Mind Research Network and UNM Introduce ‘Brain Safe’ Project to Understand and Minimize Concussions on NCAA Athletes
Brain Safe Project to examine UNM athletes’ brains over course of careers
NewMediaWire via WebWire
The nonprofit Mind Research Network (MRN) has partnered with the University of New Mexico (UNM) to introduce Brain Safe, an innovative, state-of-the-art sports-related concussion assessment program designed to study and minimize the impact of brain injury on NCAA athletes in contact sports.
More than 200 UNM athletes will receive a noninvasive MRI scan of brain structure, chemistry, connectivity and function at the beginning every season. Every year, or after any acute injury, the athlete will be scanned again and the results will be compared to their initial baseline MRI. Using this ‘within-subject’ design, the athlete’s baseline MRI scans can be precisely compared to post-injury scans. Highly sophisticated MRI analyses will be performed using algorithms developed by MRN and UNM scientists to identify any brain related injuries.
The MRI scans are completely non-invasive and provide the most advanced technology for understanding, and ultimately preventing sports-related brain injuries. The project started this fall with initial brain scans of student-athletes playing football, women’s and men’s soccer, women’s and men’s basketball, and women’s volleyball.
Dr. Kent Kiehl, director of the Brain Safe project, said this approach will give scientists a better understanding of the changes a brain undergoes following an injury.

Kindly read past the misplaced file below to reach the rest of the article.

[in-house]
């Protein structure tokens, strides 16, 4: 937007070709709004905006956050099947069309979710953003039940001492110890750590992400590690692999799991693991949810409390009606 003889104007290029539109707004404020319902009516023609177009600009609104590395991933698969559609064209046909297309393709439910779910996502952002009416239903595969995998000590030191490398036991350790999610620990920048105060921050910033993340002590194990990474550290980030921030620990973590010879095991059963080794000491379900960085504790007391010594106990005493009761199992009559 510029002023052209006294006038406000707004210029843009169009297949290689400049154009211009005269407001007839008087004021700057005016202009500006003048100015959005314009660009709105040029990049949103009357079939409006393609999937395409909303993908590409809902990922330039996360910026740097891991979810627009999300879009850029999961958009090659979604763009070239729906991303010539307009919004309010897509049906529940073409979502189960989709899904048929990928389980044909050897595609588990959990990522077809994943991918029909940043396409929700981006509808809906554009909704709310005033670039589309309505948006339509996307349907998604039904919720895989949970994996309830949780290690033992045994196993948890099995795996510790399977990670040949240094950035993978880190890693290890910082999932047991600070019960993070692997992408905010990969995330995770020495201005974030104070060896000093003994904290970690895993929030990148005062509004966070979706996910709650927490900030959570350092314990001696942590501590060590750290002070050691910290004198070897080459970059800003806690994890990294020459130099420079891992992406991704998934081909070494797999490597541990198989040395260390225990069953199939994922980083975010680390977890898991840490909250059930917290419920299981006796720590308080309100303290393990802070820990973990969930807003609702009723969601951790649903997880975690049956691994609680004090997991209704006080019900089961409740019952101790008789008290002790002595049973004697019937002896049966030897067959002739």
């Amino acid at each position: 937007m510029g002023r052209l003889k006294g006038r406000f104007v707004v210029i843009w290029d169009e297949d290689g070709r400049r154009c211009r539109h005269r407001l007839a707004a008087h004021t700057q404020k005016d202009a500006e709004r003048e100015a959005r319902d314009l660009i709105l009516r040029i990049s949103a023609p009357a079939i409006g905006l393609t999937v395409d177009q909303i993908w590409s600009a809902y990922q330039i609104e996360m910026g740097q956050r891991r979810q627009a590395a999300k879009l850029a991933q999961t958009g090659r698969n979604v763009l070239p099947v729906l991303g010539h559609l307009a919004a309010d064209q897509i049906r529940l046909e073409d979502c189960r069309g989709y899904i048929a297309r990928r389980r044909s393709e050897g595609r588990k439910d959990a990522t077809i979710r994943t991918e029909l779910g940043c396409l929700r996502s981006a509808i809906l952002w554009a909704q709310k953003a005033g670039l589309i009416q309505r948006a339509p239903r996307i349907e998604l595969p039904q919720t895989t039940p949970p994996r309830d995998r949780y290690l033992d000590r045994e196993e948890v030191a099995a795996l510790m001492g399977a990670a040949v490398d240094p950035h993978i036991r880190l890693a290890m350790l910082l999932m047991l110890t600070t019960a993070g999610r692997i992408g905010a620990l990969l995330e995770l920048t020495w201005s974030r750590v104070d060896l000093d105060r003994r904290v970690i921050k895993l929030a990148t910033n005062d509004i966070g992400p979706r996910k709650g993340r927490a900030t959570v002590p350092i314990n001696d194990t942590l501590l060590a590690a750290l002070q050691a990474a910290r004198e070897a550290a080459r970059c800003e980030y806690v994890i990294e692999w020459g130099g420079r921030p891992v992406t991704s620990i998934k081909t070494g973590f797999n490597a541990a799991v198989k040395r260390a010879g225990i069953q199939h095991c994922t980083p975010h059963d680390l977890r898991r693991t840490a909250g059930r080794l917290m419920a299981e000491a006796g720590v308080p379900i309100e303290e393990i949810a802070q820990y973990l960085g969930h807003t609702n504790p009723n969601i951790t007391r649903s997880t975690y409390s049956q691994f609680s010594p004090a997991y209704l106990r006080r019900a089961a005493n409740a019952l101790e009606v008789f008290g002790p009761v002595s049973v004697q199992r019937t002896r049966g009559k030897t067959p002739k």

“This is the first large scale project to gather state-of-the-art MRI data on athletes’ brains at the beginning of their collegiate career,” Kiehl said. “By performing the initial baseline scans, we are in the best possible position to examine whether sports-related impacts alter, or not, the function and structure of the brain. We can also track carefully brain recovery and help to inform concussion assessment and treatment policy.”
Brain scans will be conducted on athletes as part of annual physical examinations and will be compared to the athletes’ scans from previous years. The annual brain scans will allow scientists to determine long-term effects of concussions that were often undetectable in the past.
“Our top concern is the safety of our athletes,” said UNM Vice President for Athletics Paul Krebs. “This is one more tool for our team doctors to use to make sure that when we return a student athlete to play we are making that decision based on the very best medical information available.”
UNM President Robert G. Frank, who ran a brain injury program for eight years while at the University of Missouri, believes this program is essential to preventing long-term consequences of concussions. “This could be a game changer.” Frank said. “Combining our mind research and our athletics program to create a protocol that will measure the individual against him or herself is one of the most advanced and sophisticated approaches in the country.”
Kiehl says that the annual examinations will go a long way toward treating brain injuries in the future. “We don’t currently know how these problems manifest because no one has ever tracked the changes in athletes’ brains for this long of a period,” Kiehl said. “By starting with initial baseline MRIs and proceeding with additional scans and neuropsychological tests over the years, we will be able to come up with new treatments for brain injuries that will allow those affected to live longer, healthier lives.”
Frank said UNM is proud to be leading the way in this cutting edge approach to an issue of critical concern in the athletic world. The Mind Research Network plans to offer the Brain Safe protocol to other universities, high schools, and the general public in the near future. This project is also being supported by Perfection Honda of New Mexico, which is providing a transport vehicle for the program.
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- Chris Cervini
- University of New Mexico
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